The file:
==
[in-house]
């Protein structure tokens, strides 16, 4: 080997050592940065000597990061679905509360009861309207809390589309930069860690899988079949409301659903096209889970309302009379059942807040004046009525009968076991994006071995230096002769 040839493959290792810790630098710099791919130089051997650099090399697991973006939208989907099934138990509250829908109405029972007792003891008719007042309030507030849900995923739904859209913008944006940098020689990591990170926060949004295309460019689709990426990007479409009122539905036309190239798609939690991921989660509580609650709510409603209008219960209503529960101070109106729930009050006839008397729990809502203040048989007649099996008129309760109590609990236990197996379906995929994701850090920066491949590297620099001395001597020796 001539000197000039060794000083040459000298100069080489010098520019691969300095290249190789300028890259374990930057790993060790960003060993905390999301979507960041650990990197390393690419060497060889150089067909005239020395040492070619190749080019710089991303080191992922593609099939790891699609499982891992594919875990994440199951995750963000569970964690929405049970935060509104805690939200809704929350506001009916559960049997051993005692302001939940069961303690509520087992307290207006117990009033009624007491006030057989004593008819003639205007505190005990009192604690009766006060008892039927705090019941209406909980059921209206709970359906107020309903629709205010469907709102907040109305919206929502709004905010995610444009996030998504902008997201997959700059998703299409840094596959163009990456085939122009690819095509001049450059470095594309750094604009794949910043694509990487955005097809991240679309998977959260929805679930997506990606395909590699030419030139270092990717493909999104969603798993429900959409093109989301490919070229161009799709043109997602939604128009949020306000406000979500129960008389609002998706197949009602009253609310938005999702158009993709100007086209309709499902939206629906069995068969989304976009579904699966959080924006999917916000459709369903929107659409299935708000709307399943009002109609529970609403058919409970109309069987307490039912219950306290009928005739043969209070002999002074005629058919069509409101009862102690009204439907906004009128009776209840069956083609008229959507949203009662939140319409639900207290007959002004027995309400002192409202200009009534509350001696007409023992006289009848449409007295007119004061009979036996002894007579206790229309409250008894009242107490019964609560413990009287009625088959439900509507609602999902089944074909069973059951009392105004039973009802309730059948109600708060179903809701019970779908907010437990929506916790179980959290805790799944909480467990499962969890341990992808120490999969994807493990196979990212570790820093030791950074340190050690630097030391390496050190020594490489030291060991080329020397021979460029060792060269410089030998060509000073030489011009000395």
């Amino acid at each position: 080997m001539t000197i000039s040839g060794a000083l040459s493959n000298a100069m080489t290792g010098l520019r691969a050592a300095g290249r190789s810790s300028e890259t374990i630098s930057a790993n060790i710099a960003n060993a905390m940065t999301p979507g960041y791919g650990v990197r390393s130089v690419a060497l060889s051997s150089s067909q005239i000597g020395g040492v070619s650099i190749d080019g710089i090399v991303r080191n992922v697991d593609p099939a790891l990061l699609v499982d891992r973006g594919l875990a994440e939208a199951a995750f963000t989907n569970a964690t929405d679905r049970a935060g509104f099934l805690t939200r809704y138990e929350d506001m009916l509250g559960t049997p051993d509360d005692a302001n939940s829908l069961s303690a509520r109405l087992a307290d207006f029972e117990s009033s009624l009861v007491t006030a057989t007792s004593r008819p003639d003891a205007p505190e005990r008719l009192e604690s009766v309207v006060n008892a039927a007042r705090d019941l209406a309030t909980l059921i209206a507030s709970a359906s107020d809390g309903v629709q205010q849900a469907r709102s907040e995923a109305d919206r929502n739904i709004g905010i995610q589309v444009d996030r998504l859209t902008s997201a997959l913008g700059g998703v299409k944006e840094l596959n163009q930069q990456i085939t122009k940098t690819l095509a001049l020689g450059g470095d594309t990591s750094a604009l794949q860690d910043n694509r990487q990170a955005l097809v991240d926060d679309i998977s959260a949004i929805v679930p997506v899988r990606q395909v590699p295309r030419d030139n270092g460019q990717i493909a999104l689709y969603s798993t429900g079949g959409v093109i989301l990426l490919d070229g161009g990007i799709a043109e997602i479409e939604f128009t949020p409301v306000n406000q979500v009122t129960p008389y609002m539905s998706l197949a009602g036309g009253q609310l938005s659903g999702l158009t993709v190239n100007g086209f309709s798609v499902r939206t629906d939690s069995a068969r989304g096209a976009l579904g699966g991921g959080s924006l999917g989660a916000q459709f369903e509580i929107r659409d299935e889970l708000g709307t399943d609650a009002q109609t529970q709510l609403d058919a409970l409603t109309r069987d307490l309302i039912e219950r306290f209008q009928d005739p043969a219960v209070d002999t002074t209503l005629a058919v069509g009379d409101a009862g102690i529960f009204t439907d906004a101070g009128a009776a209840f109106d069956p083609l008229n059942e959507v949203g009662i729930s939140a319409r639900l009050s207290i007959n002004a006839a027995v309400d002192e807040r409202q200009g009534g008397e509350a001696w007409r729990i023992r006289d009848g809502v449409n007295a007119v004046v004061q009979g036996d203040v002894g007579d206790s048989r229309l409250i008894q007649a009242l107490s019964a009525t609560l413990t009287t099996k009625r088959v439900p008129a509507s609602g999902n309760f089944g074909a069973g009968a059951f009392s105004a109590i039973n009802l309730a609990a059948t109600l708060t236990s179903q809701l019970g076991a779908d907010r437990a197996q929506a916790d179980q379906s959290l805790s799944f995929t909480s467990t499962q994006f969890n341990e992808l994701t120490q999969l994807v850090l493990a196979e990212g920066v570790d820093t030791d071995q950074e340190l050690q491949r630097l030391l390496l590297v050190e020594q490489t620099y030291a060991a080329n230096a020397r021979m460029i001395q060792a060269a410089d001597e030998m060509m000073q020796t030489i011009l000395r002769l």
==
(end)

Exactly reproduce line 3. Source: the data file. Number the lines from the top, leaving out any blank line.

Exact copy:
């Amino acid at each position: 080997m001539t000197i000039s040839g060794a000083l040459s493959n000298a100069m080489t290792g010098l520019r691969a050592a300095g290249r190789s810790s300028e890259t374990i630098s930057a790993n060790i710099a960003n060993a905390m940065t999301p979507g960041y791919g650990v990197r390393s130089v690419a060497l060889s051997s150089s067909q005239i000597g020395g040492v070619s650099i190749d080019g710089i090399v991303r080191n992922v697991d593609p099939a790891l990061l699609v499982d891992r973006g594919l875990a994440e939208a199951a995750f963000t989907n569970a964690t929405d679905r049970a935060g509104f099934l805690t939200r809704y138990e929350d506001m009916l509250g559960t049997p051993d509360d005692a302001n939940s829908l069961s303690a509520r109405l087992a307290d207006f029972e117990s009033s009624l009861v007491t006030a057989t007792s004593r008819p003639d003891a205007p505190e005990r008719l009192e604690s009766v309207v006060n008892a039927a007042r705090d019941l209406a309030t909980l059921i209206a507030s709970a359906s107020d809390g309903v629709q205010q849900a469907r709102s907040e995923a109305d919206r929502n739904i709004g905010i995610q589309v444009d996030r998504l859209t902008s997201a997959l913008g700059g998703v299409k944006e840094l596959n163009q930069q990456i085939t122009k940098t690819l095509a001049l020689g450059g470095d594309t990591s750094a604009l794949q860690d910043n694509r990487q990170a955005l097809v991240d926060d679309i998977s959260a949004i929805v679930p997506v899988r990606q395909v590699p295309r030419d030139n270092g460019q990717i493909a999104l689709y969603s798993t429900g079949g959409v093109i989301l990426l490919d070229g161009g990007i799709a043109e997602i479409e939604f128009t949020p409301v306000n406000q979500v009122t129960p008389y609002m539905s998706l197949a009602g036309g009253q609310l938005s659903g999702l158009t993709v190239n100007g086209f309709s798609v499902r939206t629906d939690s069995a068969r989304g096209a976009l579904g699966g991921g959080s924006l999917g989660a916000q459709f369903e509580i929107r659409d299935e889970l708000g709307t399943d609650a009002q109609t529970q709510l609403d058919a409970l409603t109309r069987d307490l309302i039912e219950r306290f209008q009928d005739p043969a219960v209070d002999t002074t209503l005629a058919v069509g009379d409101a009862g102690i529960f009204t439907d906004a101070g009128a009776a209840f109106d069956p083609l008229n059942e959507v949203g009662i729930s939140a319409r639900l009050s207290i007959n002004a006839a027995v309400d002192e807040r409202q200009g009534g008397e509350a001696w007409r729990i023992r006289d009848g809502v449409n007295a007119v004046v004061q009979g036996d203040v002894g007579d206790s048989r229309l409250i008894q007649a009242l107490s019964a009525t609560l413990t009287t099996k009625r088959v439900p008129a509507s609602g999902n309760f089944g074909a069973g009968a059951f009392s105004a109590i039973n009802l309730a609990a059948t109600l708060t236990s179903q809701l019970g076991a779908d907010r437990a197996q929506a916790d179980q379906s959290l805790s799944f995929t909480s467990t499962q994006f969890n341990e992808l994701t120490q999969l994807v850090l493990a196979e990212g920066v570790d820093t030791d071995q950074e340190l050690q491949r630097l030391l390496l590297v050190e020594q490489t620099y030291a060991a080329n230096a020397r021979m460029i001395q060792a060269a410089d001597e030998m060509m000073q020796t030489i011009l000395r002769l």